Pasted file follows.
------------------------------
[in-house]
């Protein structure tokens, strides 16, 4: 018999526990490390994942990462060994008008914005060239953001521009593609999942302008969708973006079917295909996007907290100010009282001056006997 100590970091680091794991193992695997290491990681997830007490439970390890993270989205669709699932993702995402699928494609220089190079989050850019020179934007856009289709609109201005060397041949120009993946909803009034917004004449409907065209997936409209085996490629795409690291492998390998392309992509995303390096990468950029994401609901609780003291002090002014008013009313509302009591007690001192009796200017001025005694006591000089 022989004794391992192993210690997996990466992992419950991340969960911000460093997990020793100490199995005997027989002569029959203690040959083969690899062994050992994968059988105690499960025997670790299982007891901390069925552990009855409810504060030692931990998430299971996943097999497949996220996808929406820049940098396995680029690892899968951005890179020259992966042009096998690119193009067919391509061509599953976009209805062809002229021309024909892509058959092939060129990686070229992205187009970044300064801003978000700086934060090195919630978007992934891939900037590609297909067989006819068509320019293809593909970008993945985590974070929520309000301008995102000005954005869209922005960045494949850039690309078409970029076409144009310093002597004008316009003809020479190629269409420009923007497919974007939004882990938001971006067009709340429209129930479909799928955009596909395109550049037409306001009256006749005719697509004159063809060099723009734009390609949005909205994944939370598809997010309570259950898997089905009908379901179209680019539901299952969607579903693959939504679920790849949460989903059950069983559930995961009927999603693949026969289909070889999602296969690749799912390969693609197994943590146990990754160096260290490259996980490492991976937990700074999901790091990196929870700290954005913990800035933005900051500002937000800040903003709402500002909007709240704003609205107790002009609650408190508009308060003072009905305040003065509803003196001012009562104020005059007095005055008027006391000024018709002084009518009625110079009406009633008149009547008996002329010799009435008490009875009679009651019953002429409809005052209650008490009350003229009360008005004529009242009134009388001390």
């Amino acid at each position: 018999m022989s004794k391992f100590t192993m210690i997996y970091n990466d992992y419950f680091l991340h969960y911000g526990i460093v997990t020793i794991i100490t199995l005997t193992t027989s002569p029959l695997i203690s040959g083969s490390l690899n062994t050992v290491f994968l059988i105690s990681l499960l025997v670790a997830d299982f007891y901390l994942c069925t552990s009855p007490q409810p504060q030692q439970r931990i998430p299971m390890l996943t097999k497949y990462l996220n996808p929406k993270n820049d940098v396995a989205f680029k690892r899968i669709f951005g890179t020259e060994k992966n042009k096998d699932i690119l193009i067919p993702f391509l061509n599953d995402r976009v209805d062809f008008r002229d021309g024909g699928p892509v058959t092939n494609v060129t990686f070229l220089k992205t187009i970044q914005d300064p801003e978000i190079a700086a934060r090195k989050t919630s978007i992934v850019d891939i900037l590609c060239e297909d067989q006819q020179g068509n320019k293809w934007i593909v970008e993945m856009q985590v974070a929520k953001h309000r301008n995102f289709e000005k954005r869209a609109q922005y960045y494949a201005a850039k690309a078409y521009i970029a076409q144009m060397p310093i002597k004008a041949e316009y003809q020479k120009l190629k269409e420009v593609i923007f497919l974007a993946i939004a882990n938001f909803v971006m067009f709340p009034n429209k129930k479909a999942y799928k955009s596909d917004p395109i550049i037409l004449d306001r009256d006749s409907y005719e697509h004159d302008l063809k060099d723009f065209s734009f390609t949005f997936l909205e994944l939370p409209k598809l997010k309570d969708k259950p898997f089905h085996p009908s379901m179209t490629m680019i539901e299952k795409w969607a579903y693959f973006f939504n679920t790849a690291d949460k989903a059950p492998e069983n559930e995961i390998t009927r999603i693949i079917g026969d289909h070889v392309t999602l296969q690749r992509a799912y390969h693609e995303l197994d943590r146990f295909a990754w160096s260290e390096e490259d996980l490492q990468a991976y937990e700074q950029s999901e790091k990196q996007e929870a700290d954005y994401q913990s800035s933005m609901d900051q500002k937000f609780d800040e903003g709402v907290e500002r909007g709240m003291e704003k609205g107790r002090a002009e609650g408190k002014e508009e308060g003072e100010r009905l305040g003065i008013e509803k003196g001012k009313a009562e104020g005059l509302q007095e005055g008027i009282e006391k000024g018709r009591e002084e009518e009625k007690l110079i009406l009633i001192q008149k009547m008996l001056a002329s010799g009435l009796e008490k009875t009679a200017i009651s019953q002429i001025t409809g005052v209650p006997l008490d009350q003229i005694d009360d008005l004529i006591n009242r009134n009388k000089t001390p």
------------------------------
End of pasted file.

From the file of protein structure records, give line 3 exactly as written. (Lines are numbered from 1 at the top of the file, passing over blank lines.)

């Amino acid at each position: 018999m022989s004794k391992f100590t192993m210690i997996y970091n990466d992992y419950f680091l991340h969960y911000g526990i460093v997990t020793i794991i100490t199995l005997t193992t027989s002569p029959l695997i203690s040959g083969s490390l690899n062994t050992v290491f994968l059988i105690s990681l499960l025997v670790a997830d299982f007891y901390l994942c069925t552990s009855p007490q409810p504060q030692q439970r931990i998430p299971m390890l996943t097999k497949y990462l996220n996808p929406k993270n820049d940098v396995a989205f680029k690892r899968i669709f951005g890179t020259e060994k992966n042009k096998d699932i690119l193009i067919p993702f391509l061509n599953d995402r976009v209805d062809f008008r002229d021309g024909g699928p892509v058959t092939n494609v060129t990686f070229l220089k992205t187009i970044q914005d300064p801003e978000i190079a700086a934060r090195k989050t919630s978007i992934v850019d891939i900037l590609c060239e297909d067989q006819q020179g068509n320019k293809w934007i593909v970008e993945m856009q985590v974070a929520k953001h309000r301008n995102f289709e000005k954005r869209a609109q922005y960045y494949a201005a850039k690309a078409y521009i970029a076409q144009m060397p310093i002597k004008a041949e316009y003809q020479k120009l190629k269409e420009v593609i923007f497919l974007a993946i939004a882990n938001f909803v971006m067009f709340p009034n429209k129930k479909a999942y799928k955009s596909d917004p395109i550049i037409l004449d306001r009256d006749s409907y005719e697509h004159d302008l063809k060099d723009f065209s734009f390609t949005f997936l909205e994944l939370p409209k598809l997010k309570d969708k259950p898997f089905h085996p009908s379901m179209t490629m680019i539901e299952k795409w969607a579903y693959f973006f939504n679920t790849a690291d949460k989903a059950p492998e069983n559930e995961i390998t009927r999603i693949i079917g026969d289909h070889v392309t999602l296969q690749r992509a799912y390969h693609e995303l197994d943590r146990f295909a990754w160096s260290e390096e490259d996980l490492q990468a991976y937990e700074q950029s999901e790091k990196q996007e929870a700290d954005y994401q913990s800035s933005m609901d900051q500002k937000f609780d800040e903003g709402v907290e500002r909007g709240m003291e704003k609205g107790r002090a002009e609650g408190k002014e508009e308060g003072e100010r009905l305040g003065i008013e509803k003196g001012k009313a009562e104020g005059l509302q007095e005055g008027i009282e006391k000024g018709r009591e002084e009518e009625k007690l110079i009406l009633i001192q008149k009547m008996l001056a002329s010799g009435l009796e008490k009875t009679a200017i009651s019953q002429i001025t409809g005052v209650p006997l008490d009350q003229i005694d009360d008005l004529i006591n009242r009134n009388k000089t001390p």